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What Medications Can Help Me Cope With Heroin Withdrawal?

medications for heroin withdrawalHeroin addiction is a chronic and progressive disease that affects many Americans. According to the National Institute on Drug Abuse, “Among people aged 12 or older in 2020, 0.3% (or about 902,000 people) reported using heroin in the past 12 months.”[1]

If you struggle with heroin addiction, you might be familiar with the withdrawal symptoms that occur when you stop using the drug. This occurs because your body is accustomed to the presence of heroin in your system, which is otherwise known as physical dependency.

The symptoms of heroin addiction can be painful and difficult to deal with. Because of this, attempting to detox at home might cause you to relapse in hopes of soothing the symptoms of withdrawal. Medical detox programs can provide you with medications to help you cope with heroin withdrawal.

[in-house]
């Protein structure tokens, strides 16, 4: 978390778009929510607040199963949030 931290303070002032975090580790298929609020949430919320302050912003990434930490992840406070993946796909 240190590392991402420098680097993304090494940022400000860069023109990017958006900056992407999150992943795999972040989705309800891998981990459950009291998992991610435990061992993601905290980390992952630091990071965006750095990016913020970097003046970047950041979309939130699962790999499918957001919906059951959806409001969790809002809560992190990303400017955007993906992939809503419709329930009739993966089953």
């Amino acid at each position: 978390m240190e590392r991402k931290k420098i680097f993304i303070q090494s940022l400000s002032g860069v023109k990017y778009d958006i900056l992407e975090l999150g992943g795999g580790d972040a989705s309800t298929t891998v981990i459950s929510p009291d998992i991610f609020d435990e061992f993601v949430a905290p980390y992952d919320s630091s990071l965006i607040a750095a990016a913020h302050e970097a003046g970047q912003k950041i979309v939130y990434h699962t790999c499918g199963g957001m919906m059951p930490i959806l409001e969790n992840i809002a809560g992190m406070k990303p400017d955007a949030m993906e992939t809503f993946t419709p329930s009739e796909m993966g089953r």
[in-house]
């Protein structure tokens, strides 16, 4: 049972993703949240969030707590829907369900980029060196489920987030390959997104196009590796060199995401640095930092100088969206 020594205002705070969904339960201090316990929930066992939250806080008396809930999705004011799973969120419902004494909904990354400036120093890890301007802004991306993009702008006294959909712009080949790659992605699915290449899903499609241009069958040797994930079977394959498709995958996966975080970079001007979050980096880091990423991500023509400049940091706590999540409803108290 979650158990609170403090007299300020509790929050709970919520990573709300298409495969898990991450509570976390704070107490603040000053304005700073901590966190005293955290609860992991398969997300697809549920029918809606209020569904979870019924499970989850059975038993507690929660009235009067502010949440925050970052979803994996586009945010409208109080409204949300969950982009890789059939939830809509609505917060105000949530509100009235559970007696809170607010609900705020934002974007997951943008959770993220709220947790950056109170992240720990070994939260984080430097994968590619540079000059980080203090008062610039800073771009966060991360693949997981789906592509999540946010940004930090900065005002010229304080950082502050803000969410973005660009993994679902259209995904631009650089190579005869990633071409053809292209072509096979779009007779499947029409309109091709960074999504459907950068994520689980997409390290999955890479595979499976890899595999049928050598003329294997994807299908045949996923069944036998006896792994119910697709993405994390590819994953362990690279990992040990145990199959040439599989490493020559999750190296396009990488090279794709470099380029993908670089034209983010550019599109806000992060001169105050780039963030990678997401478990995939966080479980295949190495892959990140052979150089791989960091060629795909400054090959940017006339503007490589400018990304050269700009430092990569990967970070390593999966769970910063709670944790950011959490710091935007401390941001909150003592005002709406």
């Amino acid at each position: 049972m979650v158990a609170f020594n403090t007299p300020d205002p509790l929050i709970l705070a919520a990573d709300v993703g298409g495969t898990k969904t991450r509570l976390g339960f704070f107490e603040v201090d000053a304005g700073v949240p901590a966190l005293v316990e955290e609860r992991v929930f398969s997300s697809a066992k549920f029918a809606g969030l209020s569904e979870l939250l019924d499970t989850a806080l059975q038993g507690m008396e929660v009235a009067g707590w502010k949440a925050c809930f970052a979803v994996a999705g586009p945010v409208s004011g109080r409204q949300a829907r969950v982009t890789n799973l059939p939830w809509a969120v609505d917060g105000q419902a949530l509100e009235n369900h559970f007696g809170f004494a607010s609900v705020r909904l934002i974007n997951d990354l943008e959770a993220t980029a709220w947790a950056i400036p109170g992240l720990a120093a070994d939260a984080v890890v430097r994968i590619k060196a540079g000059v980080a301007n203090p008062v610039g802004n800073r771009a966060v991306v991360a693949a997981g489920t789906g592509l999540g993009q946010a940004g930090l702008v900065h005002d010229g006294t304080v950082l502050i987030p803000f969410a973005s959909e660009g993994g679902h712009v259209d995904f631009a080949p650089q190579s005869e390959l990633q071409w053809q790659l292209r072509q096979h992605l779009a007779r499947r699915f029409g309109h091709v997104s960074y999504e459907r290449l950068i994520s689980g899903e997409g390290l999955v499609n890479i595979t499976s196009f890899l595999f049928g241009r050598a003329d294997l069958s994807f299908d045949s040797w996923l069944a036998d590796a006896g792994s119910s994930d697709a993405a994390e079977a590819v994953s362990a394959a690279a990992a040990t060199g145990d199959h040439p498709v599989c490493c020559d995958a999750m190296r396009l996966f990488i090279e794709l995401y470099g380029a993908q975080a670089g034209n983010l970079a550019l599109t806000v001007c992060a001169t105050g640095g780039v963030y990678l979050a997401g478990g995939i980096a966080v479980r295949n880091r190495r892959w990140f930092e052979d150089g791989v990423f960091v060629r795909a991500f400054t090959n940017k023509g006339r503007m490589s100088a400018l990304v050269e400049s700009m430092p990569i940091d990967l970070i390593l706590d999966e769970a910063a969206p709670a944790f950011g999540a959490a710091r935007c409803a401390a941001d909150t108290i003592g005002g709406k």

Heroin

Heroin Withdrawal: Symptoms and Timeline
Heroin Withdrawal Symptoms and Timeline Infographic

What are the Symptoms of Heroin Withdrawal?

Heroin withdrawal is uncomfortable, painful, and sometimes life-threatening. It causes physical and psychological symptoms that can cause you to develop uncontrollable cravings for heroin.

The symptoms of heroin withdrawal include:

  • Nausea
  • Abdominal pain
  • Excessive sweating
  • Shaking or tremors
  • Nervousness or anxiety
  • Agitation
  • Depression and suicidal thoughts
  • Muscle spasms
  • Restless leg syndrome
  • Cravings for heroin

The symptoms of depression associated with heroin withdrawal can become concerning, often requiring professional help. If you experience the symptoms of heroin withdrawal, it is extremely important that you attend a medical detox program to avoid suffering from severe symptoms of depression, anxiety, or cravings for heroin.

Which Medications Can Help You Cope With Heroin Withdrawal Symptoms?